Philadelphia Eagles wide receiver Riley Cooper, expected to play an integral role for his team this season after teammate Jeremy Maclin went down with a torn anterior cruciate ligament early in training camp, was caught on camera recently dropping the a racial slur (the N-word) at a Kenny Chesney concert.
Deadspin.com first posted the video Tuesday afternoon, and Cooper was quick to address his racist remark head-on.
“I am so ashamed and disgusted with myself,” he said in a statement. “I want to apologize. I have been offensive. I have apologized to my coach, Jeffrey Lurie, and Howie Roseman, and to my teammates. I owe an apology to the fans and to this community. I am so ashamed, but there are no excuses. What I did was wrong and I will accept the consequences.”
Eagles owner Jeffrey Lurie subsequently released a statement of his own: “We are shocked and appalled by Riley Cooper’s words. This sort of behavior or attitude from anyone has no role in a civil society. He has accepted responsibility for his words and his actions. He has been fined for this incident.“
The NFL league office soon followed suit: “The NFL stands for diversity and inclusion. Comments like this are wrong, offensive, and unacceptable.”
The fine assessed to Cooper appears to have been substantial as he told the media it was for a “good amount of money…but that’s really not important. The situation should not have [gone down] the way I dealt with it.”
Cooper explained that he was drunk during the concert and made the remark at an African-American security guard after an altercation, though he noted that being under the influence of alcohol was “no excuse for what I said and what I did.” He also said the N-word is not a term he normally uses and that he had never uttered it before.
“I’m extremely embarrassed, I’m extremely hurt and extremely sorry for my actions,” he said. Cooper added that he explained the entire situation to his team’s ownership, management and coaching staff and is “willing to accept any consequences.”
“This is kind of the lowest of the lows. This isn’t the type of person I want to be portrayed as. This is’t the type of person I am. I’m just extremely sorry,” Cooper said.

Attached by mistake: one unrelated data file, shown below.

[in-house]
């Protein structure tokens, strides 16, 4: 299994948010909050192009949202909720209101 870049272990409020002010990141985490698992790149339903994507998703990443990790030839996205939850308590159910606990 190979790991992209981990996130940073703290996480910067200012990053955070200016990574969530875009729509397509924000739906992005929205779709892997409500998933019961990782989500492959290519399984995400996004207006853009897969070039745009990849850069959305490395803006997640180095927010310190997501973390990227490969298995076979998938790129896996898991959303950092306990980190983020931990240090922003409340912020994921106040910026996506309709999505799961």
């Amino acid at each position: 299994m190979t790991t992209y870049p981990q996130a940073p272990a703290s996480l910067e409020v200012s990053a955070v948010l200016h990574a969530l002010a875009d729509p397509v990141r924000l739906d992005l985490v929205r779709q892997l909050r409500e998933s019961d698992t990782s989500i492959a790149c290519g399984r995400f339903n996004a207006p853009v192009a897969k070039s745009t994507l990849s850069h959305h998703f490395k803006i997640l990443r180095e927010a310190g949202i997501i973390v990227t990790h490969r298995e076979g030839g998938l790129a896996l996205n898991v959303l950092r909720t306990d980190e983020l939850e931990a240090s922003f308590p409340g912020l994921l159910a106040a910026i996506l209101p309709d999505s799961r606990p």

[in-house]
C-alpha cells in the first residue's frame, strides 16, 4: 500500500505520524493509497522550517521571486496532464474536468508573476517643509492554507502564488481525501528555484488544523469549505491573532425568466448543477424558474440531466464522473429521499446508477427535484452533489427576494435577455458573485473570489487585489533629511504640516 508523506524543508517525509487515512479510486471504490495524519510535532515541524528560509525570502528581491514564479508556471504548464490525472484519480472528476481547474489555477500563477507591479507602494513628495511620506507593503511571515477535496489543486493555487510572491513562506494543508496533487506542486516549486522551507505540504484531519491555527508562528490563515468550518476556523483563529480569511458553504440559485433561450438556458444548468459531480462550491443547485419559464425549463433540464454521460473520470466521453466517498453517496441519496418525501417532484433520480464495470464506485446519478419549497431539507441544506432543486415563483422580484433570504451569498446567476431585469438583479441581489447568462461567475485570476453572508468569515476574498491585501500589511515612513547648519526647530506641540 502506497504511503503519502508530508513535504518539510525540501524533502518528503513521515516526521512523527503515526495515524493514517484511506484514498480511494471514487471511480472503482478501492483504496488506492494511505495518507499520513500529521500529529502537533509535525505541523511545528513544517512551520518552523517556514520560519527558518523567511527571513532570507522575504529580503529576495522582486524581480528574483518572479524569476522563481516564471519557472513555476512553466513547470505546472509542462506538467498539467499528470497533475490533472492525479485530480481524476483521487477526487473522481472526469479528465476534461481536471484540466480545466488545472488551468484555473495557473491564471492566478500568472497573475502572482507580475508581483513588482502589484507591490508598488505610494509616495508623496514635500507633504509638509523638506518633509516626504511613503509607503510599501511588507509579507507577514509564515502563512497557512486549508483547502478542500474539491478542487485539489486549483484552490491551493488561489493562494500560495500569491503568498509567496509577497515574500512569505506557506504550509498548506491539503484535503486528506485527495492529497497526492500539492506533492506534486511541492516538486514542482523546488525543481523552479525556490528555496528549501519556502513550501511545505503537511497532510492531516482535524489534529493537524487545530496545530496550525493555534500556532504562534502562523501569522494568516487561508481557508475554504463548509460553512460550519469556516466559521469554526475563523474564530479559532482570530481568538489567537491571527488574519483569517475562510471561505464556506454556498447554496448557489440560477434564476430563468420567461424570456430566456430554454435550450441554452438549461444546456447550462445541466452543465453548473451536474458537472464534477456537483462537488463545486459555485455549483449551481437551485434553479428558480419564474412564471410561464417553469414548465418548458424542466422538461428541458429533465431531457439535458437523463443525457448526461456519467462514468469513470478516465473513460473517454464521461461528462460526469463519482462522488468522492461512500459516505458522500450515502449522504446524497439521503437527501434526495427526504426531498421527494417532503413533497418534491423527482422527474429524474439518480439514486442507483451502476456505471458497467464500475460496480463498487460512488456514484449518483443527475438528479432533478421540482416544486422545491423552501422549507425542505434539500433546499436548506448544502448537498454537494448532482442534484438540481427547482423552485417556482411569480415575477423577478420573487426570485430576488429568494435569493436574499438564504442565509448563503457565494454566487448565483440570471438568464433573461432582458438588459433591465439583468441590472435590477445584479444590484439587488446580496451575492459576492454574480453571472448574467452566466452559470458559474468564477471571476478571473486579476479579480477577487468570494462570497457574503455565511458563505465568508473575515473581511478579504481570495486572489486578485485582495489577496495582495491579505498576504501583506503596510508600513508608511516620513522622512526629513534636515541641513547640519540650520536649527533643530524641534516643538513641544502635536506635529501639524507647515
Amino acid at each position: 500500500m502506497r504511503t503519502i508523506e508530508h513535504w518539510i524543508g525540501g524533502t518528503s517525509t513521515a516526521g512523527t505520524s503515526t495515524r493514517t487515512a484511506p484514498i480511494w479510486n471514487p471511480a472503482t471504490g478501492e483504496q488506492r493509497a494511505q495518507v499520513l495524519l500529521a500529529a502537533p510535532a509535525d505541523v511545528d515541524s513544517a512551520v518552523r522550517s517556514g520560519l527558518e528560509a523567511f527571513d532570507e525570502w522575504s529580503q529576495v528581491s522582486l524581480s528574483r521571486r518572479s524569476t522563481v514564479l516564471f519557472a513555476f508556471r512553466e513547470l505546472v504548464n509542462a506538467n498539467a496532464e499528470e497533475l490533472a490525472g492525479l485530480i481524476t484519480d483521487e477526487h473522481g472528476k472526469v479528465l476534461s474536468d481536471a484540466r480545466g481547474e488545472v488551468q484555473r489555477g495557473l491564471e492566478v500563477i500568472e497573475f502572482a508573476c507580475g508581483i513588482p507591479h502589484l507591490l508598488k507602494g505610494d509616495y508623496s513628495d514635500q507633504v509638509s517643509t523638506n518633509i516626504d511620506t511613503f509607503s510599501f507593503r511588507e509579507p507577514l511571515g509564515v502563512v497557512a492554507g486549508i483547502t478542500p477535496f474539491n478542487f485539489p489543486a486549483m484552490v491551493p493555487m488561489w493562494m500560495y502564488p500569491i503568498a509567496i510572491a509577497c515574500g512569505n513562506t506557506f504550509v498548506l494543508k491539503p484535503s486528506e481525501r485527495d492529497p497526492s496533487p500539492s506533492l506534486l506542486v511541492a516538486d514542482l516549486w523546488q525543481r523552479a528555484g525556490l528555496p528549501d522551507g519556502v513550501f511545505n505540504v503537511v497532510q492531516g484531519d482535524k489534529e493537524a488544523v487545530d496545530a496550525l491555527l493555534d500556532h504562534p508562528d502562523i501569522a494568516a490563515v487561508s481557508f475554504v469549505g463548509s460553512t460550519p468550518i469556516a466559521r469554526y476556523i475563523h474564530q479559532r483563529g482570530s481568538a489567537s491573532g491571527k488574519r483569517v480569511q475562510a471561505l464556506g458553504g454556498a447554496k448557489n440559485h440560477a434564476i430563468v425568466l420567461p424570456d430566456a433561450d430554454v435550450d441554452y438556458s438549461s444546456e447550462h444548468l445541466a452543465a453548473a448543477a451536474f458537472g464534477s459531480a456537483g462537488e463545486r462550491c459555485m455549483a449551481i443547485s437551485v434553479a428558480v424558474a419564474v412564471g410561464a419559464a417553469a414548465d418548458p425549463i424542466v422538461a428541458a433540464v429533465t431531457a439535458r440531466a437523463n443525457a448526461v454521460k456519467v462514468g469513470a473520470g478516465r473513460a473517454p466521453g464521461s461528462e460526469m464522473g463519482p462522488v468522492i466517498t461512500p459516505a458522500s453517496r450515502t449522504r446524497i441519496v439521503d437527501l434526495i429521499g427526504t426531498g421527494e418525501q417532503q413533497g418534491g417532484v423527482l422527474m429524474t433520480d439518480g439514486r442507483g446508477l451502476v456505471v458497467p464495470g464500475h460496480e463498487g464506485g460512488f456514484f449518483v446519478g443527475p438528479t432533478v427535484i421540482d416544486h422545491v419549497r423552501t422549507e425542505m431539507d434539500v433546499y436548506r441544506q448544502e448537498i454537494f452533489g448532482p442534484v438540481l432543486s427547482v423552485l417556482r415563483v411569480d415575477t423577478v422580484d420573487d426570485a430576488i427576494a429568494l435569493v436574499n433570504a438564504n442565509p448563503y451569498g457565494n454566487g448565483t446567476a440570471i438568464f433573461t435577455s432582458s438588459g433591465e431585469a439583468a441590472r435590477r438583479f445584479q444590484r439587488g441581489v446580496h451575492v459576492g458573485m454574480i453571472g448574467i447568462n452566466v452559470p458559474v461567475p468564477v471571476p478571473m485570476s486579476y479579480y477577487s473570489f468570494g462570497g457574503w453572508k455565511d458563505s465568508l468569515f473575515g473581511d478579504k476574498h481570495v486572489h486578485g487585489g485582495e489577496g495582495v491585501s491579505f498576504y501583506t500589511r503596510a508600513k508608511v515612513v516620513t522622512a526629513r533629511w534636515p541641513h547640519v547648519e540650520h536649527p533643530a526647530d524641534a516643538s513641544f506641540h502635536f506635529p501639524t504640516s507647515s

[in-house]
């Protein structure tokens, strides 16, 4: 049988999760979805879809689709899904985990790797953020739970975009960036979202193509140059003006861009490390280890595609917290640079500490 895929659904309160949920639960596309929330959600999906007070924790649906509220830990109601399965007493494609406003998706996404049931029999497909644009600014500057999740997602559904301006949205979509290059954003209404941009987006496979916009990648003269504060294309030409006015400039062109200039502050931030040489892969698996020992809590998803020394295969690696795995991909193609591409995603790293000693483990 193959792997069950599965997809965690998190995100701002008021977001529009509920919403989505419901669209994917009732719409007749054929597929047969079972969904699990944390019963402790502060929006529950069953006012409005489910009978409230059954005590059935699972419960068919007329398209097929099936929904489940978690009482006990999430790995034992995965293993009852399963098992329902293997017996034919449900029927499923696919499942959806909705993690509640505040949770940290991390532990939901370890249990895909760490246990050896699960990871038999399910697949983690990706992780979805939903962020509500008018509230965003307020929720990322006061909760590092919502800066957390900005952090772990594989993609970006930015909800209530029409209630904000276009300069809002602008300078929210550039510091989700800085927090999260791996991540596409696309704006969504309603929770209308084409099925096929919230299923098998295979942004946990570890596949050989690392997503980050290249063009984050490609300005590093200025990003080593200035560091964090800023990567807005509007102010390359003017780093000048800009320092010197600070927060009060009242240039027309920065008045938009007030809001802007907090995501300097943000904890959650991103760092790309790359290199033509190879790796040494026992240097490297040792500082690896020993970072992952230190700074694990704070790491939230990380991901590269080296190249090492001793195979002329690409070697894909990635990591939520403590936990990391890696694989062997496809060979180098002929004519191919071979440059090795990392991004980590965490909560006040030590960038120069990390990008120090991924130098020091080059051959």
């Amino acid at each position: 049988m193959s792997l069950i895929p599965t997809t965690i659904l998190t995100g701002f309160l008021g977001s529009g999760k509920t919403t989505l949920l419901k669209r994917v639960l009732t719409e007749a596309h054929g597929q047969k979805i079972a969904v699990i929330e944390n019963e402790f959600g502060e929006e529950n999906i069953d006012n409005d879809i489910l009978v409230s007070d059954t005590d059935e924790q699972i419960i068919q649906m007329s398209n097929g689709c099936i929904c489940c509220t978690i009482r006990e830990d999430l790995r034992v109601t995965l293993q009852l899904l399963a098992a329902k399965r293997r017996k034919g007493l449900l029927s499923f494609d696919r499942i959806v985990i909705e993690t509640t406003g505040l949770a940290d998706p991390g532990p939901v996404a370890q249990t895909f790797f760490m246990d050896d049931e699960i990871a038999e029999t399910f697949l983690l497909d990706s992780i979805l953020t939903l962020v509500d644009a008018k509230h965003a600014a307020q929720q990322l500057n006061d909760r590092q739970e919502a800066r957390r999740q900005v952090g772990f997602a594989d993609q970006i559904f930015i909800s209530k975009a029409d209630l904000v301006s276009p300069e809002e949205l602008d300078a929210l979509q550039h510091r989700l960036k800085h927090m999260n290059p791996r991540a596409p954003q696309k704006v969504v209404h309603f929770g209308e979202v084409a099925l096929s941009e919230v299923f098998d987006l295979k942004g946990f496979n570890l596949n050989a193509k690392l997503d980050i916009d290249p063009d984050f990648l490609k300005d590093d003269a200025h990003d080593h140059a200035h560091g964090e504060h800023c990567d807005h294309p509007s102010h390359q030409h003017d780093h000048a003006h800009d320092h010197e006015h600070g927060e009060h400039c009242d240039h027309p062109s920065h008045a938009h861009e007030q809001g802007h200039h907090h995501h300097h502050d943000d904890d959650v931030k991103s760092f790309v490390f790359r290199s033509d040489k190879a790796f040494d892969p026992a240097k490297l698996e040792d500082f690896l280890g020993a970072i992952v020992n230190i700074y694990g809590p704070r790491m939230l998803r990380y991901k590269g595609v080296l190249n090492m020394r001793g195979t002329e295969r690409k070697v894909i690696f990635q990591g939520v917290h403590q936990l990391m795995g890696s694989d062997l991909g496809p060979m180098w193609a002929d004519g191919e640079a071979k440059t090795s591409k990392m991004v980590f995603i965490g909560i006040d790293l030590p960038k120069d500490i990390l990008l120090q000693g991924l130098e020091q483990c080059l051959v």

He also said that he hopes to address his actions with his teammates. “I’m going to tell them exactly what I’m telling you [the media] – how extremely sorry I am. I should have never said what I said. Most of the ones that know me, which excludes the rookies coming in, they know what type of person I am.”
He continued: “I don’t use that term. I was raised way better than that. I got a great mom and dad at home, and they are disgusted in my actions.”
UPDATED – 9 p.m.: After Cooper held a meeting with his teammates, a number of them spoke to the media about the situation and expressed their personal opinions. The below quotes are courtesy of USA Today.
Quarterback Michael Vick: “Riley is still my teammate. And he just stood in front of us as a man and apologized for what he said. And somewhere deep down, you have to find some level of respect for that. Riley wished he never said it. [...] We understand the magnitude of this situation, we understand a lot of people may be hurt and offended. But I know Riley Cooper. I’ve been with him for three years and I know what type of person he is. That’s what makes it easy, at the same time hard to understand the situation. I forgave him.”
Safety Kurt Coleman: “I’m a man of mixed culture, I’m bi-racial, so I understand everything. Do I feel the comment was insensitive? Yeah. And he knows that. I’ve been called a lot of things. But I think Riley is a good man. I really do. I have his back. It’s going to build a lot of character in him. It’s a tough situation, but we’ve got to move together as a team.”
Defensive tackle Fletcher Cox: “I still look at him as one of my brothers. He stood up like a man and we all applauded that he stood up like a man to apologize in front of everybody. Everybody makes mistakes.”